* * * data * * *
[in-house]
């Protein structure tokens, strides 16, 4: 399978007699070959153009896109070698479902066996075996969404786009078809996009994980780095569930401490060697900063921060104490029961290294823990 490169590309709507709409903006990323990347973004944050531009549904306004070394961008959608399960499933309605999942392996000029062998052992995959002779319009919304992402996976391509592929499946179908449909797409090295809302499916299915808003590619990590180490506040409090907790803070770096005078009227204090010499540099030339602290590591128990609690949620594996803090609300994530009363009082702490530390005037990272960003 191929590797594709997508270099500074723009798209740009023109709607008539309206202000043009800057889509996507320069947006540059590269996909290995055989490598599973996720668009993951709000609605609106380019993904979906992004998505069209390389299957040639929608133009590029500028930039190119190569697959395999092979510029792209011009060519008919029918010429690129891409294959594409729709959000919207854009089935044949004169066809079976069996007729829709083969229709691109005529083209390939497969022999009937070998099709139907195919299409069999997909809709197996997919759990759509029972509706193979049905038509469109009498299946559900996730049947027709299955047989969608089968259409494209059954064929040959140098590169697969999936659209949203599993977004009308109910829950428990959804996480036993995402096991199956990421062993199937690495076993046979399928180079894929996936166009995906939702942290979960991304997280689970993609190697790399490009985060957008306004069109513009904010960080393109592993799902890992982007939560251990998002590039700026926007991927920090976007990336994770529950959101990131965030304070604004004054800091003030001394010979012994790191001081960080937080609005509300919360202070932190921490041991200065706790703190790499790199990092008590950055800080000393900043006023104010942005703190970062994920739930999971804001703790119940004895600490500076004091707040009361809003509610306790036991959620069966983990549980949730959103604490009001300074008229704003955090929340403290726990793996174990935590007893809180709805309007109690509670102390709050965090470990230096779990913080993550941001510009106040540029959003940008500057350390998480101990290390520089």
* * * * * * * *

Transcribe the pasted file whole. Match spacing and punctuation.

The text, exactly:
[in-house]
């Protein structure tokens, strides 16, 4: 399978007699070959153009896109070698479902066996075996969404786009078809996009994980780095569930401490060697900063921060104490029961290294823990 490169590309709507709409903006990323990347973004944050531009549904306004070394961008959608399960499933309605999942392996000029062998052992995959002779319009919304992402996976391509592929499946179908449909797409090295809302499916299915808003590619990590180490506040409090907790803070770096005078009227204090010499540099030339602290590591128990609690949620594996803090609300994530009363009082702490530390005037990272960003 191929590797594709997508270099500074723009798209740009023109709607008539309206202000043009800057889509996507320069947006540059590269996909290995055989490598599973996720668009993951709000609605609106380019993904979906992004998505069209390389299957040639929608133009590029500028930039190119190569697959395999092979510029792209011009060519008919029918010429690129891409294959594409729709959000919207854009089935044949004169066809079976069996007729829709083969229709691109005529083209390939497969022999009937070998099709139907195919299409069999997909809709197996997919759990759509029972509706193979049905038509469109009498299946559900996730049947027709299955047989969608089968259409494209059954064929040959140098590169697969999936659209949203599993977004009308109910829950428990959804996480036993995402096991199956990421062993199937690495076993046979399928180079894929996936166009995906939702942290979960991304997280689970993609190697790399490009985060957008306004069109513009904010960080393109592993799902890992982007939560251990998002590039700026926007991927920090976007990336994770529950959101990131965030304070604004004054800091003030001394010979012994790191001081960080937080609005509300919360202070932190921490041991200065706790703190790499790199990092008590950055800080000393900043006023104010942005703190970062994920739930999971804001703790119940004895600490500076004091707040009361809003509610306790036991959620069966983990549980949730959103604490009001300074008229704003955090929340403290726990793996174990935590007893809180709805309007109690509670102390709050965090470990230096779990913080993550941001510009106040540029959003940008500057350390998480101990290390520089």